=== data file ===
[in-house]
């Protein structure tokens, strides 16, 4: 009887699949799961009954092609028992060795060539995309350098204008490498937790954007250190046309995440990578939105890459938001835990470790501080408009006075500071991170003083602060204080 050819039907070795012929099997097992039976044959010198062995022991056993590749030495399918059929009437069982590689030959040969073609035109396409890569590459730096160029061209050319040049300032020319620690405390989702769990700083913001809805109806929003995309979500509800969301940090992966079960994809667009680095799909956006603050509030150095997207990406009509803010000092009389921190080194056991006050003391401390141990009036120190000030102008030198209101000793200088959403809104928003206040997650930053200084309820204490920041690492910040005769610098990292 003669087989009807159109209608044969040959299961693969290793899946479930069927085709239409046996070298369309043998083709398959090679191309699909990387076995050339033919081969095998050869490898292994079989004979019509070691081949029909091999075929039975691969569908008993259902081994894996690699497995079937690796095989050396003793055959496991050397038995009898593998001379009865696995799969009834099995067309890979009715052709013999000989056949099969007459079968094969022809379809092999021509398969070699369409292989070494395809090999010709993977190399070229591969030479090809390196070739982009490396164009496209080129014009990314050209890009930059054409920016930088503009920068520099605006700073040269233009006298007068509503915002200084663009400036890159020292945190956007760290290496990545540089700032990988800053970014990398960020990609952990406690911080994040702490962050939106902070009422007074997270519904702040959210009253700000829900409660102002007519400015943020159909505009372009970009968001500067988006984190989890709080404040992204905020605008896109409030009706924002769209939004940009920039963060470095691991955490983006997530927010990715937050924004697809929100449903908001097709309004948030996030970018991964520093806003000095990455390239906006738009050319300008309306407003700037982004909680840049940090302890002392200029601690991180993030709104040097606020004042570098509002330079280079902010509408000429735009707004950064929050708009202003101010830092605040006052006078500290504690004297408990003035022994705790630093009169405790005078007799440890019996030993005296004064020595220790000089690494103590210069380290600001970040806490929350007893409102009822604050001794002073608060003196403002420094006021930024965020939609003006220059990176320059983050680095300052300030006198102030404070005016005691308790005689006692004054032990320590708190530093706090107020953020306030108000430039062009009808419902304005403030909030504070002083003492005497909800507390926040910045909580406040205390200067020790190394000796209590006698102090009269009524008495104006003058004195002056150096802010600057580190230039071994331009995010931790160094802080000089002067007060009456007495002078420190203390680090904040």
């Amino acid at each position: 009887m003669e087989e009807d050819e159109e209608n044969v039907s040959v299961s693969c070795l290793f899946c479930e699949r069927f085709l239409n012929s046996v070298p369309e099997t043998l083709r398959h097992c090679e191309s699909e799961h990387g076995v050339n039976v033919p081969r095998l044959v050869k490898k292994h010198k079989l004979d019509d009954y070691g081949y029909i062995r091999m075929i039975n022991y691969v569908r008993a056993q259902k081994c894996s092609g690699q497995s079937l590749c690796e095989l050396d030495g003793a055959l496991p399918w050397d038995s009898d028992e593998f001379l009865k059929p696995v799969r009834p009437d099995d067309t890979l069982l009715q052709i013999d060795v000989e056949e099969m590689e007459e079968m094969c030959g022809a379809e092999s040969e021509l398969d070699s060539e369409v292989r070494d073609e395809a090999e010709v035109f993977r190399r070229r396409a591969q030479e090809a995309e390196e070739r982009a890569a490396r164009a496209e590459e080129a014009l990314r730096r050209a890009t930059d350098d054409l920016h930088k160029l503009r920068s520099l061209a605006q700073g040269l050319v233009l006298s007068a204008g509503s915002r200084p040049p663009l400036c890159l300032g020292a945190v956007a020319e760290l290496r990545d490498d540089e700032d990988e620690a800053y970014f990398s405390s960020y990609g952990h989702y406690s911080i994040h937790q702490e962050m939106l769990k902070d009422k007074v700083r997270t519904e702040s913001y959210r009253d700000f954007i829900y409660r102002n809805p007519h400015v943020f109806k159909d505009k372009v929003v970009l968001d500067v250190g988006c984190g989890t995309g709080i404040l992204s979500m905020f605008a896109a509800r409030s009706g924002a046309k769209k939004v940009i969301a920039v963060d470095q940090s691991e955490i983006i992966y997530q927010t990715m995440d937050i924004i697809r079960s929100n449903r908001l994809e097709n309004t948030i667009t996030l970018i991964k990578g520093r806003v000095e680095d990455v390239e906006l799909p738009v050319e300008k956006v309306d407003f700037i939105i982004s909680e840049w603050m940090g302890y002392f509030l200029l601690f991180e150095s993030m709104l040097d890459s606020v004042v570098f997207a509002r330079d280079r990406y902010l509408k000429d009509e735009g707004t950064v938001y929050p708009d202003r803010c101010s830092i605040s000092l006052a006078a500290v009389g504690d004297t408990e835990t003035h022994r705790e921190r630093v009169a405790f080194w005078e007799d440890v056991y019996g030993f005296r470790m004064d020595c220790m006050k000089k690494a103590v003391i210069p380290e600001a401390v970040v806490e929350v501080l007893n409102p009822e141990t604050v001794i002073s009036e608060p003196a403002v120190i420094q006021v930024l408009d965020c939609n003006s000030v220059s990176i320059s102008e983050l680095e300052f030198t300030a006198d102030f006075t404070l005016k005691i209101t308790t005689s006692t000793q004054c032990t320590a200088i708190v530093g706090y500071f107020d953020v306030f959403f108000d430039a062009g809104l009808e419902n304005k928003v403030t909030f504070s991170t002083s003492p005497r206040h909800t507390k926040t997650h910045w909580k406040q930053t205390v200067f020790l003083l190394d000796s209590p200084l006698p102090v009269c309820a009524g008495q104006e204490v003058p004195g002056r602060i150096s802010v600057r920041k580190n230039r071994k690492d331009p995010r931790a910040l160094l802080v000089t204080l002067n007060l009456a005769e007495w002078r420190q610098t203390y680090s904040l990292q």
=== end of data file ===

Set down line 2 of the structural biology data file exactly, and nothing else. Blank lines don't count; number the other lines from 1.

């Protein structure tokens, strides 16, 4: 009887699949799961009954092609028992060795060539995309350098204008490498937790954007250190046309995440990578939105890459938001835990470790501080408009006075500071991170003083602060204080 050819039907070795012929099997097992039976044959010198062995022991056993590749030495399918059929009437069982590689030959040969073609035109396409890569590459730096160029061209050319040049300032020319620690405390989702769990700083913001809805109806929003995309979500509800969301940090992966079960994809667009680095799909956006603050509030150095997207990406009509803010000092009389921190080194056991006050003391401390141990009036120190000030102008030198209101000793200088959403809104928003206040997650930053200084309820204490920041690492910040005769610098990292 003669087989009807159109209608044969040959299961693969290793899946479930069927085709239409046996070298369309043998083709398959090679191309699909990387076995050339033919081969095998050869490898292994079989004979019509070691081949029909091999075929039975691969569908008993259902081994894996690699497995079937690796095989050396003793055959496991050397038995009898593998001379009865696995799969009834099995067309890979009715052709013999000989056949099969007459079968094969022809379809092999021509398969070699369409292989070494395809090999010709993977190399070229591969030479090809390196070739982009490396164009496209080129014009990314050209890009930059054409920016930088503009920068520099605006700073040269233009006298007068509503915002200084663009400036890159020292945190956007760290290496990545540089700032990988800053970014990398960020990609952990406690911080994040702490962050939106902070009422007074997270519904702040959210009253700000829900409660102002007519400015943020159909505009372009970009968001500067988006984190989890709080404040992204905020605008896109409030009706924002769209939004940009920039963060470095691991955490983006997530927010990715937050924004697809929100449903908001097709309004948030996030970018991964520093806003000095990455390239906006738009050319300008309306407003700037982004909680840049940090302890002392200029601690991180993030709104040097606020004042570098509002330079280079902010509408000429735009707004950064929050708009202003101010830092605040006052006078500290504690004297408990003035022994705790630093009169405790005078007799440890019996030993005296004064020595220790000089690494103590210069380290600001970040806490929350007893409102009822604050001794002073608060003196403002420094006021930024965020939609003006220059990176320059983050680095300052300030006198102030404070005016005691308790005689006692004054032990320590708190530093706090107020953020306030108000430039062009009808419902304005403030909030504070002083003492005497909800507390926040910045909580406040205390200067020790190394000796209590006698102090009269009524008495104006003058004195002056150096802010600057580190230039071994331009995010931790160094802080000089002067007060009456007495002078420190203390680090904040």